For one, there was the entry of Merrick Ventures (http://www.merrickventures.com/), as both an investor and a new managerial team, in June 2008. Michael Ferro formed Merrick after selling Click Commerce for nearly $300 million. He’s now Chairman of Merge and the company’s largest shareholder. I served in a number of roles during my nine-plus years at Click Commerce, including serving as General Counsel and Director of Strategic Alliances as well as leading the company’s largest business unit. Nancy Koenig, the current President of Merge Fusion, also contributed immensely to our success at Click Commerce and was the President of Click at the time of sale.
Once the Merrick team took control of Merge, we initiated major reorganizations within the company. Within the first week, we halted the sale of Merge’s European operation that had been scheduled to close in June. Our Europe, Middle East, and Africa business has been folded into the two remaining divisions, Merge Fusion and Merge OEM and has been performing very well.
In addition, the failed Teleradiology Services has been shut down, though we retained certain technology that was developed via that initiative. We also shed our offshore custom engineering subsidiary. On the positive side, we’ve also reversed former management’s disposition of our Chinese operations, which we believe is key to our international expansion strategy.
These changes and others have enabled us to re-focus on our core business, and to better serve our customers. Equally important for shareholders, due to our decisive actions, we’ve quickly returned Merge to profitability for the first time in several years. Given the difficult macro environment, we are very proud of these early results.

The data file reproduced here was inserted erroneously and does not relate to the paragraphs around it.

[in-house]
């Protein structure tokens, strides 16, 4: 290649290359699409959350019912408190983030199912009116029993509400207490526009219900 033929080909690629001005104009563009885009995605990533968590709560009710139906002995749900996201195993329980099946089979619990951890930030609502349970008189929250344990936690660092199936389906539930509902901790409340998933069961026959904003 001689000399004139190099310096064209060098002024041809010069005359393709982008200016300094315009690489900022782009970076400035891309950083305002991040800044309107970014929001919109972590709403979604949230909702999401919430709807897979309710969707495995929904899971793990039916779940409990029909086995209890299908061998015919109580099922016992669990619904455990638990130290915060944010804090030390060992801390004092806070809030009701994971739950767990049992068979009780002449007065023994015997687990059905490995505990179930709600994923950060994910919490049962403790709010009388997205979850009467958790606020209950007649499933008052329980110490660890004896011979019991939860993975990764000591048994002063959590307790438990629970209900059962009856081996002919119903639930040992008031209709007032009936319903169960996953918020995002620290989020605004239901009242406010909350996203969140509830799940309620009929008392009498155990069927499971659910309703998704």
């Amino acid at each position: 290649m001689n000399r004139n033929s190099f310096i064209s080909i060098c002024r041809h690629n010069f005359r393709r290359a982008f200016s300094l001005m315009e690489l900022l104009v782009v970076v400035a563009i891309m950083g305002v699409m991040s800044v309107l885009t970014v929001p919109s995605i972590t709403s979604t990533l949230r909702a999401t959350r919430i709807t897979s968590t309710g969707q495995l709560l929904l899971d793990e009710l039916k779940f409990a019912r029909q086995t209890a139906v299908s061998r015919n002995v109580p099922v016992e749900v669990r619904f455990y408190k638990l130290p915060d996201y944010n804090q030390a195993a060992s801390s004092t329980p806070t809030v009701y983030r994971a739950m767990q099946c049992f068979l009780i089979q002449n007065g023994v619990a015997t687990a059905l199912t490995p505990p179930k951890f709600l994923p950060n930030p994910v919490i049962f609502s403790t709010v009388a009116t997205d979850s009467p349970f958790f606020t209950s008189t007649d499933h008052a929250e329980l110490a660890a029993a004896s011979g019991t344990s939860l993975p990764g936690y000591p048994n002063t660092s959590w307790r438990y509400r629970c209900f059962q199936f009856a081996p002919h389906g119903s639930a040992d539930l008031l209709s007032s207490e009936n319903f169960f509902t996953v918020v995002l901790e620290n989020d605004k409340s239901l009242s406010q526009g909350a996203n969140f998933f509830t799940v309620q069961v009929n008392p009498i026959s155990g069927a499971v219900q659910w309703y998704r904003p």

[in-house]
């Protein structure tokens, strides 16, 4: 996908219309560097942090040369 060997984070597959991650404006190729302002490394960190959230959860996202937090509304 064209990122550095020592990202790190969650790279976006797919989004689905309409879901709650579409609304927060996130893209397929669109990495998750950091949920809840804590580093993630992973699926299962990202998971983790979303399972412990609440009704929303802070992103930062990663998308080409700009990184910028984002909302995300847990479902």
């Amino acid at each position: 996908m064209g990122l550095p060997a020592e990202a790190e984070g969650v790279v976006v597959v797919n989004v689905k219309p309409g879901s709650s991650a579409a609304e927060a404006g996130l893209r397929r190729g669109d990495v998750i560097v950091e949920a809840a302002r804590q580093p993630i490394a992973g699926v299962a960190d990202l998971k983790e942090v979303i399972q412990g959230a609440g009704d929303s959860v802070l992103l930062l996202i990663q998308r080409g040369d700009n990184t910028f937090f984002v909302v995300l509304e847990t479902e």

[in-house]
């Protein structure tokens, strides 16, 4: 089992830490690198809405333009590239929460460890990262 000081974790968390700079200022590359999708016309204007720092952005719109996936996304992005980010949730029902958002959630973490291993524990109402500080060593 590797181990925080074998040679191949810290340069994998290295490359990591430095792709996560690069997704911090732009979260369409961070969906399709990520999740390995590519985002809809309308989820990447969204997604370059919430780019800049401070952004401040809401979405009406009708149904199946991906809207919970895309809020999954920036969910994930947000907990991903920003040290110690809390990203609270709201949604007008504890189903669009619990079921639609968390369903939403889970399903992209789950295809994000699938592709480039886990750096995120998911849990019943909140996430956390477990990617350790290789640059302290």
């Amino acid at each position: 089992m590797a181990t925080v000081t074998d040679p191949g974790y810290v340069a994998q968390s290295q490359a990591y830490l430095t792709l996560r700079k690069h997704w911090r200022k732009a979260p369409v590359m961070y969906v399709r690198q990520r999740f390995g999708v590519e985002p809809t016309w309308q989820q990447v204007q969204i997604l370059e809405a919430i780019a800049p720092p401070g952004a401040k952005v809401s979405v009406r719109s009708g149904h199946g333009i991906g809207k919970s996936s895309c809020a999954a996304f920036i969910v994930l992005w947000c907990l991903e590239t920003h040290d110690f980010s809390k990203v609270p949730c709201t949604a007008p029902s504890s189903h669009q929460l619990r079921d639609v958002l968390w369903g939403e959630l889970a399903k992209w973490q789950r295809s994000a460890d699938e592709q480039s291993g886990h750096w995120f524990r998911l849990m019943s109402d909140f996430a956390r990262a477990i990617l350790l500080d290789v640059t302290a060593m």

What are some of Merge’s financial strengths and business advantages?
Financially, we of course benefit from the high margins that software sales provide. Even our lower-margin services and maintenance segment generated 65% gross margins in the third quarter. Combined with very low capital spending needs, this business can generate strong cash profits, now that exceptional expenses such as legal and severance have dropped away.
In addition, Merge possesses a strong, core base of customers that provide recurring revenue on both the Fusion and the OEM side. We can also boast of strong global brand recognition, as demonstrated by both our eFilm Workstation product, the most-downloaded diagnostic imaging software in the world and our MergeCOM3 DICOM toolkit. We also have a strong IP portfolio, with 29 patents granted and another 37 applied for.
Finally, I would mention that our work with major OEMs keeps us firmly in touch with customer demands and assures that we will continue delivering useful, innovative products into the medical imaging market.
What growth opportunities do you foresee for Merge?
I mentioned our moves to terminate the disposition of our foreign subsidiaries. International expansion is critical to our growth strategy. Although the U.S. market for digital medical imagery is far from reaching a saturation point, the international markets are dramatically under-penetrated. Places like China offer the most room for growth, so that is a major focus for us, which is why we reacquired our operations in China.
Furthermore, even though we acknowledge that this is a very competitive industry, our software is already out there, being used in over 70 countries. Specifically, we have a very extensive database of all the folks out there who have downloaded the eFilm Workstation. That’s an extremely valuable tool for acquiring sales leads and ultimately new enterprise customers.
Finally, in my former experience with Click Commerce, I was part of the team that built Click through the integration of a series of successful accretive acquisitions, and you